|Host city||Bangkok, Thailand|
|Motto||Friendship Beyond Frontiers|
Mitrp̣hāph rị̂ phrmdæn
(4,454 men, 2,100 women)
|Events||377 in 36 sports|
|Opening ceremony||6 December|
|Closing ceremony||20 December|
|Officially opened by|| Bhumibol Adulyadej |
King of Thailand
|Officially closed by|| Ahmad Al-Fahad Al-Sabah |
President of the Olympic Council of Asia
|Athlete's Oath||Preeda Chulamonthol|
|Judge's Oath||Songsak Charoenpong|
|Torch lighter||Somluck Kamsing|
|Main venue||Rajamangala National Stadium|
|Website||1998 Asian Games|
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The 1998 Asian Games (Thai : เอเชียนเกมส์ 2541 or เอเชียนเกมส์ 1998), officially known as the 13th Asian Games and the XIII Asiad,[ citation needed ] was an Asian multi-sport event celebrated in Bangkok, Thailand from December 6 to 20, 1998, with 377 events in 36 sports and disciplines participated by 6,554 athletes across the continent. The football event commenced on 30 November 1998, a week earlier than the opening ceremony.
Bangkok was awarded the right on September 26, 1990, defeating Taipei, Chinese Taipei and Jakarta, Indonesia to host the Games. It was the first city to hosted the Asian Games for four times, the last three editions it hosted were in 1966, 1970 and 1978. The event was opened by Bhumibol Adulyadej, the king of Thailand at the Rajamangala Stadium.
The final medal tally was led by China, followed by South Korea, Japan and the host Thailand. Thailand set a new record with 24 gold medals. In addition, Japanese Athletics Koji Ito was announced as the most valuable player (MVP) of the Games. The games were deemed generally successful with the rising standard of competition amongst the Asian nations. For Thailand, it was one of its remarkable achievement in sports development throughout its modern history.
Three cities bid for the Games. All three, Taipei (Chinese Taipei), Jakarta (Indonesia) and Bangkok (Thailand) submitted their formal bid in 1989.
The vote was held on September 27, 1990, at the China Palace Tower Hotel in Beijing, China, during the 9th Olympic Council of Asia (OCA) General Assembly. All 37 members voted, with voting held in secret ballot. It was announced that Bangkok won the rights. Though the vote results were not released, it was revealed that Bangkok won by 20-10-7.
After that, Bangkok was the first city to hosted the Asian Games for four times, after the 1966, 1970 and 1978 games and this was the first time that the city have put a bid for the event.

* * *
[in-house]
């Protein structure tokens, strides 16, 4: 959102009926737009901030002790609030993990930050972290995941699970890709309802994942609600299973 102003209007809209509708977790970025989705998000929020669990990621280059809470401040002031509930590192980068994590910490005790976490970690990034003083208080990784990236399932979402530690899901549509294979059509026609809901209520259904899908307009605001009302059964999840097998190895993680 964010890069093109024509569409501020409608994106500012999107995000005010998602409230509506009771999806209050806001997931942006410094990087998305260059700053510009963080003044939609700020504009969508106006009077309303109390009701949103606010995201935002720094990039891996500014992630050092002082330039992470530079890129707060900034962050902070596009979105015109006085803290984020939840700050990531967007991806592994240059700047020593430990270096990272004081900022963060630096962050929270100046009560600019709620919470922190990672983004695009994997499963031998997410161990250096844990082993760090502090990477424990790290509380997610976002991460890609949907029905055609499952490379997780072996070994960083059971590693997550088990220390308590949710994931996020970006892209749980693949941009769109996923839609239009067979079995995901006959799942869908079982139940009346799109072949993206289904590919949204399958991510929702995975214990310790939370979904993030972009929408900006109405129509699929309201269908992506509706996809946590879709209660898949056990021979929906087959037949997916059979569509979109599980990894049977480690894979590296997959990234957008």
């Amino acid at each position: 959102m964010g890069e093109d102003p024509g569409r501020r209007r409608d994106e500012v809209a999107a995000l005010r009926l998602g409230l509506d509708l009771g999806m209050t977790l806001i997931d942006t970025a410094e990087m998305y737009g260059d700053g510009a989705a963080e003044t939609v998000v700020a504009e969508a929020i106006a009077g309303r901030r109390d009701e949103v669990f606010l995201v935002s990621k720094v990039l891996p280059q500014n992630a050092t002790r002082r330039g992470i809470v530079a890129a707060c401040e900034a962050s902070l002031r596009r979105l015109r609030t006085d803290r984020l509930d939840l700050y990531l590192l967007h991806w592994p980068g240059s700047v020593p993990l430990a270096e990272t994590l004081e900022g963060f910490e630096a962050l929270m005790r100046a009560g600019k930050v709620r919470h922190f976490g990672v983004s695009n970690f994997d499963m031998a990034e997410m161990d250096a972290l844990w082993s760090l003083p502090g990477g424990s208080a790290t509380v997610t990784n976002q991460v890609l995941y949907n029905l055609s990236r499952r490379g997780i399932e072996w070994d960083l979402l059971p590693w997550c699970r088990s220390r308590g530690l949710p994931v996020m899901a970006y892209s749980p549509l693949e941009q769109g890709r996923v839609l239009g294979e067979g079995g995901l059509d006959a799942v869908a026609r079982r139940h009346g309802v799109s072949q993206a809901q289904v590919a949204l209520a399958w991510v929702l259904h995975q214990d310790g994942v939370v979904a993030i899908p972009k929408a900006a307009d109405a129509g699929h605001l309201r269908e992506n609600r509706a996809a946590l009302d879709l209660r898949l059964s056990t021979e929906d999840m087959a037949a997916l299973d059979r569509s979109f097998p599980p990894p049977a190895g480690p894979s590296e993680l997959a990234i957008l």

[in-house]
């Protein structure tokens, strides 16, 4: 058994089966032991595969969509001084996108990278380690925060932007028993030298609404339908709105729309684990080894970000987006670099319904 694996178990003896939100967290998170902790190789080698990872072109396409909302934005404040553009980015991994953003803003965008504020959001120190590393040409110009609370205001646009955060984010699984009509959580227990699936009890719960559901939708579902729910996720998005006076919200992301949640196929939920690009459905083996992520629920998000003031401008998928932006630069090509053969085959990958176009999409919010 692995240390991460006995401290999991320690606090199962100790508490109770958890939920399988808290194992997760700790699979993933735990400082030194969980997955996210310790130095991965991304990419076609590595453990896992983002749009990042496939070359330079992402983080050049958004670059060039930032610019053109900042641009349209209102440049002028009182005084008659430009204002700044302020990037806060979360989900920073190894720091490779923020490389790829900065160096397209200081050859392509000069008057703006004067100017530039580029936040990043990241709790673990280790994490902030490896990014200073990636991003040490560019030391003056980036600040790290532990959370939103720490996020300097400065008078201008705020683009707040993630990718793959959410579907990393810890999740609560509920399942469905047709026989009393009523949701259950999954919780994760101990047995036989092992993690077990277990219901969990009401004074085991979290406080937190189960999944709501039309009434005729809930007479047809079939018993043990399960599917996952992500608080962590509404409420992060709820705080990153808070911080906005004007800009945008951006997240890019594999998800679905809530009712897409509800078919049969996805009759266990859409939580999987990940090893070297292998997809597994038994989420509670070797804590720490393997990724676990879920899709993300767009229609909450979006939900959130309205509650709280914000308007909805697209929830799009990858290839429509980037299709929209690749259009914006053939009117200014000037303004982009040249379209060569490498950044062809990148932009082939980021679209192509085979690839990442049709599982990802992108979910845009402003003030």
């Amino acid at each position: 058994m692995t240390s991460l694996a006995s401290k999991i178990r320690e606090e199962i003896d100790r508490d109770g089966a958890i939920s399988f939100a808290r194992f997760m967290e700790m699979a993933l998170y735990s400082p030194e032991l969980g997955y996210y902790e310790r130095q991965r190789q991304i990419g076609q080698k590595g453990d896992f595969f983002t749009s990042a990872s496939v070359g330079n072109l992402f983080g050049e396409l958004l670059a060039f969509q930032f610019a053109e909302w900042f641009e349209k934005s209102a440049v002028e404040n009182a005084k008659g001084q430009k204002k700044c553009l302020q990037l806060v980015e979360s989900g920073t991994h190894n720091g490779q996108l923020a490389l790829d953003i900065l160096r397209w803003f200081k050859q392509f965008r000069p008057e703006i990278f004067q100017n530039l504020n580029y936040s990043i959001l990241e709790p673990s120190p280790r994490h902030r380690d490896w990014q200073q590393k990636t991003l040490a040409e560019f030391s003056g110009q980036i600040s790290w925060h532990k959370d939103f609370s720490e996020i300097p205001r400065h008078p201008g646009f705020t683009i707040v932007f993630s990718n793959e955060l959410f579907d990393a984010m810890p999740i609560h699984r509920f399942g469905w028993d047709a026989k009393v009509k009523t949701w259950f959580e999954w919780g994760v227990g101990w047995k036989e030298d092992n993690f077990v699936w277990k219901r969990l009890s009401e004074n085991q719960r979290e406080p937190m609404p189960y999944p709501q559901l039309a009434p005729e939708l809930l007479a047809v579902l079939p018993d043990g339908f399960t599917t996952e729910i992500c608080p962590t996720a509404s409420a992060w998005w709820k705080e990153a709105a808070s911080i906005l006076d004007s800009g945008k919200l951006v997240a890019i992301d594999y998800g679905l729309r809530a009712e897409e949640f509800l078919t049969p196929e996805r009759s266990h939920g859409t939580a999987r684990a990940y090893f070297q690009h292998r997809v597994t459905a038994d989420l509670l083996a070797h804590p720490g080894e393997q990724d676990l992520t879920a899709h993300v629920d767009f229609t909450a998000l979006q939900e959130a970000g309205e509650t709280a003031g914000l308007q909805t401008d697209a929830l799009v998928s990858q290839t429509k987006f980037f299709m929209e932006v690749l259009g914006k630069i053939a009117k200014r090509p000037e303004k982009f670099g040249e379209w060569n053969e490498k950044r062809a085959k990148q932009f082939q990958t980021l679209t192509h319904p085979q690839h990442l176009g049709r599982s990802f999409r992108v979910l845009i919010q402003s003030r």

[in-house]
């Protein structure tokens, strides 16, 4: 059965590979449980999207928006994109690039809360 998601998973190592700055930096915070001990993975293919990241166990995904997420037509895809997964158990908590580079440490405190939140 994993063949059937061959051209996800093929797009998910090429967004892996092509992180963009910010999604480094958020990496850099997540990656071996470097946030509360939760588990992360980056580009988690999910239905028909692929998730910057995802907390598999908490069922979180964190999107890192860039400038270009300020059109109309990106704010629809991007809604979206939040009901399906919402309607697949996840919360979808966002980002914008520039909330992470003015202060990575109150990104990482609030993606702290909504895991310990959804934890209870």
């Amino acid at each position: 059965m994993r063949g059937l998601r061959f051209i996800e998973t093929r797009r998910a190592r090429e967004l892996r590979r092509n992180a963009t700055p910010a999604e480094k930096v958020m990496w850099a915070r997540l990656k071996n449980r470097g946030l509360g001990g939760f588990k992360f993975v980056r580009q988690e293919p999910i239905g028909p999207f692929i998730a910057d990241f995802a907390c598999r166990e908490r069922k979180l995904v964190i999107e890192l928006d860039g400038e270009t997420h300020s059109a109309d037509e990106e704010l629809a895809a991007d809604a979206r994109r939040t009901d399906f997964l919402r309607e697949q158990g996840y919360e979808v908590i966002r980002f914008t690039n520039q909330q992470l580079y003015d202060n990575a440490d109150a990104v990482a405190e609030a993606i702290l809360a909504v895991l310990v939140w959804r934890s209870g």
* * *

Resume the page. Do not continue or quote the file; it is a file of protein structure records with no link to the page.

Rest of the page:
19 votes were needed for selection.
According to United Press International news report, preparations for the games including the construction and renovation of three main stadiums and an athletes' village, cost an estimated 6 billion Thai baht (US$167 million).
The Official Emblem of the 13th Asian Games elements from Asia in general and Thailand in particular. It is based on the letter A, representing Asia and Athletes. The Maha Chedi, or pagoda shape, represents Thailand, in particular. The pinnacle of the Maha Chedi symbolises the knowledge, intelligence and athletic prowess of Thailand's forefathers, which are second to none. The top is part of the OCA logo.
The official Mascot of the 13th Asian Games is an elephant named Chai-Yo (Thai : ไชโย) (a Thai word meaning pleasure, gladness, success, unity and happiness) whose name is a phrase shouted by a group of people to show their unity and solidarity. In Thailand, the elephant is a very distinctive animal which has lived with its people for many generations and is universally admired for its strengths and nobility.
The opening ceremony started at 17:00 local time on December 6, 1998. It was attended by King of Thailand, Bhumibol Adulyadej, President of the International Olympic Committee Juan Antonio Samaranch and President of the OCA Sheikh Ahmed Al-Fahad Al-Ahmed Al-Sabah. The nations entered in alphabetic order of their country names in Thai during the parade of nations.
National Olympic Committees (NOCs) are named according to their official IOC designations and arranged according to their official IOC country codes in 1998.
|Participating National Olympic Committees|
Saudi Arabia was not attending due to the fact that the tournament period overlaps with Ramadan and that there is a big national event in the country, but it was pointed out that it was because diplomatic relations between Thailand were deteriorated by the Blue Diamond Affair. However paraded in the Opening Ceremony.
The top ten ranked NOCs at these Games are listed below. The host nation, Thailand, is highlighted.
Host nation (Thailand)
|2||South Korea (KOR)||65||46||53||164|
|6||Chinese Taipei (TPE)||19||17||41||77|
|8||North Korea (PRK)||7||14||12||33|
|Totals (33 nations)||378||380||467||1225|
The 1971 Southeast Asian Peninsular Games, officially known as the 6th Southeast Asian Peninsular Games, was a Southeast Asian multi-sport event held in Kuala Lumpur, Malaysia from 6 to 13 December 1971 with 15 sports featured in the games. In this edition of the games, host country Malaysia joined Singapore in pressuring Thailand to let the SEAP Games Federation expand to include the Philippines and Indonesia, but to no avail. Thai officials felt that such expansion would be contrary to the small family affair they had intended the games to be, and would not be in keeping with the close-neighbours spirit the games was supposed to cultivate. This was the second time Malaysia hosted the games and its first time since 1965. The games was opened and closed by Abdul Halim, the King of Malaysia at the Stadium Merdeka. The final medal tally was led by Thailand, followed by host Malaysia and Singapore.
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| Asian Games |
XIII Asian Games (1998)